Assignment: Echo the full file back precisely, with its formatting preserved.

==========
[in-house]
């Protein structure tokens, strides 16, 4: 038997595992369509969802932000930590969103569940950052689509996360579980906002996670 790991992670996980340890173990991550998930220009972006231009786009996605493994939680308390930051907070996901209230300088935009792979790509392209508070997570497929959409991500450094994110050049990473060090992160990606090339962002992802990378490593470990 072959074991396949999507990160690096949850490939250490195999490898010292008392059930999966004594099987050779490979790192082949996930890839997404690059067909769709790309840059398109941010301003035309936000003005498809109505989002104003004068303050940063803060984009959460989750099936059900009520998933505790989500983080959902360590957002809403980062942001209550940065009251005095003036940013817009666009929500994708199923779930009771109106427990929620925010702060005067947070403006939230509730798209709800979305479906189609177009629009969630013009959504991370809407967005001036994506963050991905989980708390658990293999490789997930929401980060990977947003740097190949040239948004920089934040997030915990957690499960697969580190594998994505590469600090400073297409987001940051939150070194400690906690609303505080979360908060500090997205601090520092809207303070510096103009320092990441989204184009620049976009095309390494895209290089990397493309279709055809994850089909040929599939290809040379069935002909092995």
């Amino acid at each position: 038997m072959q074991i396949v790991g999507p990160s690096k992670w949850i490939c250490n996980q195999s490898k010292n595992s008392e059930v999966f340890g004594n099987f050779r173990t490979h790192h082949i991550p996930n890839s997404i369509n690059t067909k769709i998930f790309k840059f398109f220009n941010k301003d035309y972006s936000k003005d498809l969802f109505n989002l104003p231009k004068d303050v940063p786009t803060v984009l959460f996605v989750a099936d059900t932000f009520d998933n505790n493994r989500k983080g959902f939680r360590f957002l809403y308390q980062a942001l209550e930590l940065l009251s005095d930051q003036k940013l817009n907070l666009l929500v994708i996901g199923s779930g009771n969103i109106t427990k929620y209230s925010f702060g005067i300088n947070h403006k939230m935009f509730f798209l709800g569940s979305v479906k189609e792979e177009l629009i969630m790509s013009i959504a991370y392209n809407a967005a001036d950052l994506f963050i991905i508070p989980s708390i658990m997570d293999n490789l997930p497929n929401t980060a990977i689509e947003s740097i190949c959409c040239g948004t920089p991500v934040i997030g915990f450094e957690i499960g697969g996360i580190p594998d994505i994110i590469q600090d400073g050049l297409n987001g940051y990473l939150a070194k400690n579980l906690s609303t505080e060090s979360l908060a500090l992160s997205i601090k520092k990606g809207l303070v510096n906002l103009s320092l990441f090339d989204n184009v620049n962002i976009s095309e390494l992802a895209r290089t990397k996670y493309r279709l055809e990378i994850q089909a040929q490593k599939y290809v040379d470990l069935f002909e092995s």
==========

[in-house]
């Protein structure tokens, strides 16, 4: 038997595992369509969802932000930590969103569940950052689509996360579980906002996670 790991992670996980340890173990991550998930220009972006231009786009996605493994939680308390930051907070996901209230300088935009792979790509392209508070997570497929959409991500450094994110050049990473060090992160990606090339962002992802990378490593470990 072959074991396949999507990160690096949850490939250490195999490898010292008392059930999966004594099987050779490979790192082949996930890839997404690059067909769709790309840059398109941010301003035309936000003005498809109505989002104003004068303050940063803060984009959460989750099936059900009520998933505790989500983080959902360590957002809403980062942001209550940065009251005095003036940013817009666009929500994708199923779930009771109106427990929620925010702060005067947070403006939230509730798209709800979305479906189609177009629009969630013009959504991370809407967005001036994506963050991905989980708390658990293999490789997930929401980060990977947003740097190949040239948004920089934040997030915990957690499960697969580190594998994505590469600090400073297409987001940051939150070194400690906690609303505080979360908060500090997205601090520092809207303070510096103009320092990441989204184009620049976009095309390494895209290089990397493309279709055809994850089909040929599939290809040379069935002909092995």
């Amino acid at each position: 038997m072959q074991i396949v790991g999507p990160s690096k992670w949850i490939c250490n996980q195999s490898k010292n595992s008392e059930v999966f340890g004594n099987f050779r173990t490979h790192h082949i991550p996930n890839s997404i369509n690059t067909k769709i998930f790309k840059f398109f220009n941010k301003d035309y972006s936000k003005d498809l969802f109505n989002l104003p231009k004068d303050v940063p786009t803060v984009l959460f996605v989750a099936d059900t932000f009520d998933n505790n493994r989500k983080g959902f939680r360590f957002l809403y308390q980062a942001l209550e930590l940065l009251s005095d930051q003036k940013l817009n907070l666009l929500v994708i996901g199923s779930g009771n969103i109106t427990k929620y209230s925010f702060g005067i300088n947070h403006k939230m935009f509730f798209l709800g569940s979305v479906k189609e792979e177009l629009i969630m790509s013009i959504a991370y392209n809407a967005a001036d950052l994506f963050i991905i508070p989980s708390i658990m997570d293999n490789l997930p497929n929401t980060a990977i689509e947003s740097i190949c959409c040239g948004t920089p991500v934040i997030g915990f450094e957690i499960g697969g996360i580190p594998d994505i994110i590469q600090d400073g050049l297409n987001g940051y990473l939150a070194k400690n579980l906690s609303t505080e060090s979360l908060a500090l992160s997205i601090k520092k990606g809207l303070v510096n906002l103009s320092l990441f090339d989204n184009v620049n962002i976009s095309e390494l992802a895209r290089t990397k996670y493309r279709l055809e990378i994850q089909a040929q490593k599939y290809v040379d470990l069935f002909e092995s």